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Sudan is facing a second day of violence as rival military factions fight for power


Sudan is facing another day of violence as the bitter power struggle between the two main factions of the ruling military regime spirals out of control. Dozens have been killed. Residents in the capital Khartoum, including the U.S. ambassador and his staff, are spending another tense day sheltering in place. Gunfire and explosions continue to be heard across the city, and fighter jets frequently rip through the sky above.


RASCOE: Zeinab Mohammed Salih is a journalist in the capital and joins us now with the latest. Welcome to the program.

ZEINAB MOHAMMED SALIH, BYLINE: Thank you for having me.

RASCOE: So like many people in the city, you are also sheltering in place. But can you give us an idea of what is happening on the streets outside?

SALIH: We woke up on heavy gunfire in different parts of the capital, Khartoum. I saw smoke rising over Omdurman, which is the western part of the city. The army - basically, they claim that they are in control of the military bases in the north, and the other side is claiming the same, that they are in control. There is basically shortage in foods in some parts of the city. People went to buy food, and they had to queue for long to get just bread and some stuff for eating.

RASCOE: But now the Sudanese military and these - the Rapid Support Forces paramilitary group, the RSF - they are battling each other. And you said that they're both claiming to be in control, but we don't really know, right?

SALIH: Yeah, they are now battling each other because it's a huge power struggle between them because each of them wants to get control of the whole country. The RSF now became a huge thing, really a big army for themselves.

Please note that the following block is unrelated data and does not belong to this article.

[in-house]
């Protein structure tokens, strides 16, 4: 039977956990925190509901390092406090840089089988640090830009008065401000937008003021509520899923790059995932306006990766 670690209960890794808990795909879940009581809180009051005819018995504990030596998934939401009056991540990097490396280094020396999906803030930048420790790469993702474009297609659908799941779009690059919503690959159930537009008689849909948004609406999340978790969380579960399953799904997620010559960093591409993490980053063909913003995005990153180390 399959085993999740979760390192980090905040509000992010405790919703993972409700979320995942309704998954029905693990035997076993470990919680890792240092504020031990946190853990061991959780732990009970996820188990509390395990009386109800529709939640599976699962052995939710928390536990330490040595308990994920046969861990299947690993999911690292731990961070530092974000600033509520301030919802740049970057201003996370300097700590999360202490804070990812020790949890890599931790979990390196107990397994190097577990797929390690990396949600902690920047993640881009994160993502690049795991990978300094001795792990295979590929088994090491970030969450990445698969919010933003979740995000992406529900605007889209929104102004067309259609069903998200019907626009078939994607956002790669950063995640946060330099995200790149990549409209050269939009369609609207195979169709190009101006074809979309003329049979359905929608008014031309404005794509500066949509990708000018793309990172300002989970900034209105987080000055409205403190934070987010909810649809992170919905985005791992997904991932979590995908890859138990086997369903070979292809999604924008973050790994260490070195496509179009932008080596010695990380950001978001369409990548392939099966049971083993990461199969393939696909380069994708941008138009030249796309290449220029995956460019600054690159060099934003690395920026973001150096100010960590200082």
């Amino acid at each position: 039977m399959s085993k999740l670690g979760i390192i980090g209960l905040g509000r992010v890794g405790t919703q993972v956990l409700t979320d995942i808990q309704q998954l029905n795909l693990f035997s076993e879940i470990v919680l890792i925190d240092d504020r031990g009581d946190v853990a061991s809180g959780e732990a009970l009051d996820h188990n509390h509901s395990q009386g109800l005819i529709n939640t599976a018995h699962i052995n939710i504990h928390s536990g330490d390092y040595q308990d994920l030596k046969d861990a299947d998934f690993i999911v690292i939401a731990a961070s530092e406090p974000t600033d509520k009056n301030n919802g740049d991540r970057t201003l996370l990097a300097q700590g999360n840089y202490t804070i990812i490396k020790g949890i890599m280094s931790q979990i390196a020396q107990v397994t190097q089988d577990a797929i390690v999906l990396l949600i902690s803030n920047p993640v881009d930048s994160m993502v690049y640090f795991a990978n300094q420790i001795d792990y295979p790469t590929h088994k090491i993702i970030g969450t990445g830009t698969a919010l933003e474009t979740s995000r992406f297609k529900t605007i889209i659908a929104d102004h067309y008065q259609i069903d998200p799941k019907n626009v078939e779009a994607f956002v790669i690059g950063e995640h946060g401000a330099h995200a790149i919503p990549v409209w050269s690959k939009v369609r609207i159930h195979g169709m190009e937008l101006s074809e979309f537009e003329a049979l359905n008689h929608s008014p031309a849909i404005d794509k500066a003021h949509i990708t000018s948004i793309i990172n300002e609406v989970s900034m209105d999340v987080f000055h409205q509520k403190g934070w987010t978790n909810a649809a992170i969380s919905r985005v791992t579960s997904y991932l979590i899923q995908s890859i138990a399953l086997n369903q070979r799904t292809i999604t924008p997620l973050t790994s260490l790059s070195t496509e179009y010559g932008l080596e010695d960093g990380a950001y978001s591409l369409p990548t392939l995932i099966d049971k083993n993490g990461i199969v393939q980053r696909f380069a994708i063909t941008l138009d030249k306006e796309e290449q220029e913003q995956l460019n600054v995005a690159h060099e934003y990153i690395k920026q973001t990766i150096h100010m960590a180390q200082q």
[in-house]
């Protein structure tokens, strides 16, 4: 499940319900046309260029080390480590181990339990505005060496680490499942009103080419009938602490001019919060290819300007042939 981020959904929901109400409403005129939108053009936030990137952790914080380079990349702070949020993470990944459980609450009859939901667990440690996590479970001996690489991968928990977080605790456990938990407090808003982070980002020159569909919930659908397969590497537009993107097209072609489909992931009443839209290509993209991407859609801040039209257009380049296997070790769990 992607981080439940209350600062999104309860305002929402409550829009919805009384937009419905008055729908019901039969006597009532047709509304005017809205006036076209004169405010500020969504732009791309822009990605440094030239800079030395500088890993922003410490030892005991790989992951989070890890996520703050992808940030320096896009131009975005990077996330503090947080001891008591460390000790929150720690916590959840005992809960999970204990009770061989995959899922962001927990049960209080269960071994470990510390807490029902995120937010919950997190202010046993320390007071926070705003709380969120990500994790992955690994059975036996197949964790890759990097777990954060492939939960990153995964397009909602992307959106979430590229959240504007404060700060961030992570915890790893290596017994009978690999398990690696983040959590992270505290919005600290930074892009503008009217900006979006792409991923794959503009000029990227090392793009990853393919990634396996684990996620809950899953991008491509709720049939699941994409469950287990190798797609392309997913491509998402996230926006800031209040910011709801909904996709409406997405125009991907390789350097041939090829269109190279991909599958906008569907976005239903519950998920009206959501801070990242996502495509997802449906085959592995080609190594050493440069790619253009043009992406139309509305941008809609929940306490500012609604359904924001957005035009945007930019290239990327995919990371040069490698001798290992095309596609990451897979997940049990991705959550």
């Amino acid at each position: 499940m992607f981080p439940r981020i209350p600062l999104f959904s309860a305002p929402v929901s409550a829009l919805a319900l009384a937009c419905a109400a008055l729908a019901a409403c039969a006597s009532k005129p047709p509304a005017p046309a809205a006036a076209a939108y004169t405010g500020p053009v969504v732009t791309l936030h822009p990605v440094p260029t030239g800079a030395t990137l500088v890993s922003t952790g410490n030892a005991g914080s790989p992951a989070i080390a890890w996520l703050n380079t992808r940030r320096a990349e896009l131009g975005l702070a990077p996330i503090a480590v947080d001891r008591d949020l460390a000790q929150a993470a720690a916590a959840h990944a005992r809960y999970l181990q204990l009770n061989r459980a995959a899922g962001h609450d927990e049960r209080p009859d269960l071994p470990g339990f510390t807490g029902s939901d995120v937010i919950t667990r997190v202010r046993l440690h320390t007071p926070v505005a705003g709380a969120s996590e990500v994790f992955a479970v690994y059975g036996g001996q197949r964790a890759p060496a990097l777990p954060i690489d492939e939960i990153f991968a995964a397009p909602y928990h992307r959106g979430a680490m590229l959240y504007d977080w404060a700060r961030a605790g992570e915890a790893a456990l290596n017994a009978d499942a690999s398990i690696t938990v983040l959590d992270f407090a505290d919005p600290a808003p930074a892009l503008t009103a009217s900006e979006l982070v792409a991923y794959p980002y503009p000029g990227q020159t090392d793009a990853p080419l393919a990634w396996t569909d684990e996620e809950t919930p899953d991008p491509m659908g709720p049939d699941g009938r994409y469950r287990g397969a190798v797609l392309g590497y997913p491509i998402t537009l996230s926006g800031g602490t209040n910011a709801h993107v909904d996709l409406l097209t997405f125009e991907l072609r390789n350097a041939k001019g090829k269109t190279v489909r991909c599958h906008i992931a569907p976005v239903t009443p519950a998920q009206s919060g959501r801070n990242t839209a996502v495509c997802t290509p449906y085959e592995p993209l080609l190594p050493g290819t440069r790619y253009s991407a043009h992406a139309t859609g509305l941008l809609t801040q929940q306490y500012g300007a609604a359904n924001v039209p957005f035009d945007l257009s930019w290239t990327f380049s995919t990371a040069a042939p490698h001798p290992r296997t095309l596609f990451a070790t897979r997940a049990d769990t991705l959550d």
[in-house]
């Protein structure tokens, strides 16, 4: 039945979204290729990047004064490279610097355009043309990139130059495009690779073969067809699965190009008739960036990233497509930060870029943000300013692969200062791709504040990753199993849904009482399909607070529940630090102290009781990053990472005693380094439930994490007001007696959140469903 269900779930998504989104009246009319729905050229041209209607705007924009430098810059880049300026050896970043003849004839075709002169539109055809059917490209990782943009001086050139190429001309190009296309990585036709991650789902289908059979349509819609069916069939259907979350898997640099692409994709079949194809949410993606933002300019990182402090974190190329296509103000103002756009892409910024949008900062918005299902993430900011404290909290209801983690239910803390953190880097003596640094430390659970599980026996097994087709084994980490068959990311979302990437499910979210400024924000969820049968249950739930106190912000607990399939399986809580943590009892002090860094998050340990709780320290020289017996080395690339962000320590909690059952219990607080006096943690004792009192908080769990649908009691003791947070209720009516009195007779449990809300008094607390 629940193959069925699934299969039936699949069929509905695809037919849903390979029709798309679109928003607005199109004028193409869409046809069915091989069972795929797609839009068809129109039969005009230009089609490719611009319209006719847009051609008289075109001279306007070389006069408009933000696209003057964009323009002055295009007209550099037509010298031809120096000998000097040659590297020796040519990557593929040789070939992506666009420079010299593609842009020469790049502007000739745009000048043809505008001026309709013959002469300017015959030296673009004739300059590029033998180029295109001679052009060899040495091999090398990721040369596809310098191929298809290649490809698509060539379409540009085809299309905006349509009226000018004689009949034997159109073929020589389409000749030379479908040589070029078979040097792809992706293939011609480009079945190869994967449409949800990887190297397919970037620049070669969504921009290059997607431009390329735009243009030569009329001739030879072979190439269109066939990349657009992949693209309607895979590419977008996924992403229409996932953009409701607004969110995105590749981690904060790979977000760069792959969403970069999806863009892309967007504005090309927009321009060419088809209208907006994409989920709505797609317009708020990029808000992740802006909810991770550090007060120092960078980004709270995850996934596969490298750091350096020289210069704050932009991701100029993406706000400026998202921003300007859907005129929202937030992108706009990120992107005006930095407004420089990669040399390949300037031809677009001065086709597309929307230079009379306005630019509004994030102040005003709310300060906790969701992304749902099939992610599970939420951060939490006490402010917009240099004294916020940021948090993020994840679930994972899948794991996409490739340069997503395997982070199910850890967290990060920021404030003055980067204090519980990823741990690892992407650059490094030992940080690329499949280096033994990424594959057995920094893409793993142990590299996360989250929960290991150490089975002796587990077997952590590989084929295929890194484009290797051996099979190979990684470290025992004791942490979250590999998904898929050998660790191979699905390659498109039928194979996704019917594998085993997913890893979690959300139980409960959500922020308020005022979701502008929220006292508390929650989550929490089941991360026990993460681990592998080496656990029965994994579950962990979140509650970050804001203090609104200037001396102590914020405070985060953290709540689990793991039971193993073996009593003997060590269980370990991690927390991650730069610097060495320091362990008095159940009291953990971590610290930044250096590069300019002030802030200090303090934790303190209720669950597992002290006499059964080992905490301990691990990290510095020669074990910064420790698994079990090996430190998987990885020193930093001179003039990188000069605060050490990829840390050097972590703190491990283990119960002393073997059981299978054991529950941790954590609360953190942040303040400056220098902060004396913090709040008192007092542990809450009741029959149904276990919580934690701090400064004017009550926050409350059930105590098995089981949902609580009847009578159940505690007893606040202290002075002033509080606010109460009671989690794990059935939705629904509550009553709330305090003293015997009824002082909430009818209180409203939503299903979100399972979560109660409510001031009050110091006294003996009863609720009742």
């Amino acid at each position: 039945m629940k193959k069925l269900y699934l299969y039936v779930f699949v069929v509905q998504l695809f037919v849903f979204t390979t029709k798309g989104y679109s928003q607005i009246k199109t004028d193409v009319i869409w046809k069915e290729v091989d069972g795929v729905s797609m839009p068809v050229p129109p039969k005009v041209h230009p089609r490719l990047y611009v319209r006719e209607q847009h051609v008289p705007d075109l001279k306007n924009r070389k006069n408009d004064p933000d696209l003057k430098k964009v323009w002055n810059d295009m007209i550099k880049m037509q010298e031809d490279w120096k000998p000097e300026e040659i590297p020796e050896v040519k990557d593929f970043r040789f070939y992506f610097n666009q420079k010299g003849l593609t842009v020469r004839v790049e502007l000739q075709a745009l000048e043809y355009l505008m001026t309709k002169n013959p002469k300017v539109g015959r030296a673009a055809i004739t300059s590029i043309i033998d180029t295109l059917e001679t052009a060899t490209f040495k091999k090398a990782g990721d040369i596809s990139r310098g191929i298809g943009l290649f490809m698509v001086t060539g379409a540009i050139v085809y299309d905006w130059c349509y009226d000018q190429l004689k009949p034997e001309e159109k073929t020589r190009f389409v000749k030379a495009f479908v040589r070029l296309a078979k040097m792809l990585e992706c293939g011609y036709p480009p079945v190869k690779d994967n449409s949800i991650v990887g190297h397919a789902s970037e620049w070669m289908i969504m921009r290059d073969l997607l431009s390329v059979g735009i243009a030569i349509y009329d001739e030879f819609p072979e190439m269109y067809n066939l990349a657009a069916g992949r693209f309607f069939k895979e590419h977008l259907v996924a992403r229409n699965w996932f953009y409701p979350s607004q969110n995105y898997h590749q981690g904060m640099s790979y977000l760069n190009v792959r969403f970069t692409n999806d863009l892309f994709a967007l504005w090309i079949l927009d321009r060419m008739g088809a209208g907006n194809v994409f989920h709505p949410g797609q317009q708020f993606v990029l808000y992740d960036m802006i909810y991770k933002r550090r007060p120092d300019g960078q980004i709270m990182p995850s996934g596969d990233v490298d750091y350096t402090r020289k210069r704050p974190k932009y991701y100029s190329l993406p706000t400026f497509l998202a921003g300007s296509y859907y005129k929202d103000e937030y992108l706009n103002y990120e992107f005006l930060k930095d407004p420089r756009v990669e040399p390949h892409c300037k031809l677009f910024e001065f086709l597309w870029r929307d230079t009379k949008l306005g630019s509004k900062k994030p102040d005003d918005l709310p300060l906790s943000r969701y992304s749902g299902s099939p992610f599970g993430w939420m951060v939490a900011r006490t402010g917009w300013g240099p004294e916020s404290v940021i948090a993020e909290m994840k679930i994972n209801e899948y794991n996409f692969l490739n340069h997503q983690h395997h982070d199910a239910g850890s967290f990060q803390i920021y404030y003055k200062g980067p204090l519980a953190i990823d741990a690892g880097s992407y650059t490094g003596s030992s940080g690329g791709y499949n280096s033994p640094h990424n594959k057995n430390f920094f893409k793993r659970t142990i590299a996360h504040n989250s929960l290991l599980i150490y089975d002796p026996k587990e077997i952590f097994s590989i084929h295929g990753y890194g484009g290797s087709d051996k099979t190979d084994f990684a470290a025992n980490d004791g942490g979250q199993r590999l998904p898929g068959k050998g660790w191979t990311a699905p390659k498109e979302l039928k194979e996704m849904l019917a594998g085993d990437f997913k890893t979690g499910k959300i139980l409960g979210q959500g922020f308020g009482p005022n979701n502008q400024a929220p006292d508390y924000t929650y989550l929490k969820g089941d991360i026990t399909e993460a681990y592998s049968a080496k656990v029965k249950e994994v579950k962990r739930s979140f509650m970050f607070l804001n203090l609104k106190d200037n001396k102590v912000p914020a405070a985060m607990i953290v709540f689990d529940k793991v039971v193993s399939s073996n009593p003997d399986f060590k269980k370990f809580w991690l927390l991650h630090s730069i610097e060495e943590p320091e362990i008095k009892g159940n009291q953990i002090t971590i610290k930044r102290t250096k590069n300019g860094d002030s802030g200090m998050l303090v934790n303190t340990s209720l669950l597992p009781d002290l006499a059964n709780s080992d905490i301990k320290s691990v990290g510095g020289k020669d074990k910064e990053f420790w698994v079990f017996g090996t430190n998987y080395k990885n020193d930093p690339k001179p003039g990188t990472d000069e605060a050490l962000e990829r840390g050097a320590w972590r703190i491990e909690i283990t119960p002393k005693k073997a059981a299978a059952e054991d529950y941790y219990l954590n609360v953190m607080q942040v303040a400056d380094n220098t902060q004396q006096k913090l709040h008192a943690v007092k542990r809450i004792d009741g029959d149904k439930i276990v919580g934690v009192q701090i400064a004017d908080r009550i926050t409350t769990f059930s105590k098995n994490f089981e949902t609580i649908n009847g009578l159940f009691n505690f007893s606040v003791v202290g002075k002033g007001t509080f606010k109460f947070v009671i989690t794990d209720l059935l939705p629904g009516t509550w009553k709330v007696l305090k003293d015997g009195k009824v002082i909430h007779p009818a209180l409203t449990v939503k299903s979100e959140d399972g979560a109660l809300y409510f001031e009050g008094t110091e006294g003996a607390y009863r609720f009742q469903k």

RASCOE: What have you been hearing from people you've been talking to overnight?

SALIH: I was speaking with a member at the sovereign council. They were trying to do kind of a mediation between two of them. They were telling me they are now, at this moment, located between the military HQ and the presidential palace. And I was talking to them and hearing the heavy guns around them. They said people were fighting on the streets outside of their houses, and the soldiers were wounded, and they are not able to take them to the hospital as well. These people are in the government and in very highest position, let alone the ordinary people when they get injured, wounded - I don't know how they get access to the hospitals or any kind of treatment.

RASCOE: Do you have any idea of how many casualties there are in this current unrest?

SALIH: Yeah. According to the Sudan doctor committee, they said about 56 people were - civilians were killed in Khartoum and in Al-Ubayyid in Northern Kordofan state. And they said hundreds of other have been injured. And that is just - they're talking about civilians. We don't know about the soldiers.

RASCOE: So, I mean, only four years ago, the country was celebrating the overthrow of President Omar al-Bashir. And, you know, there was hopes of a transition to a democratic civilian-led government. So how did we get to this point?

SALIH: Yeah, as I mentioned earlier, it's a power struggle between the two generals, basically, even though they - together, they made the coup against al-Bashir when millions of people went out on the streets protesting Bashir's regime in 2019. So they mastered the coup against him, and they put him in jail. And then they had a kind of power-sharing deal with civilians. And now they are just fighting over who should be only leading the country solely.

RASCOE: That's Zeinab Mohammed Salih. She is a journalist in the Sudanese capital, Khartoum. Thank you so much for joining us.

SALIH: Thank you. Transcript provided by NPR, Copyright NPR.

Ayesha Rascoe is a White House correspondent for NPR. She is currently covering her third presidential administration. Rascoe's White House coverage has included a number of high profile foreign trips, including President Trump's 2019 summit with North Korean leader Kim Jong Un in Hanoi, Vietnam, and President Obama's final NATO summit in Warsaw, Poland in 2016. As a part of the White House team, she's also a regular on the NPR Politics Podcast.
Zeinab Mohammed Salih

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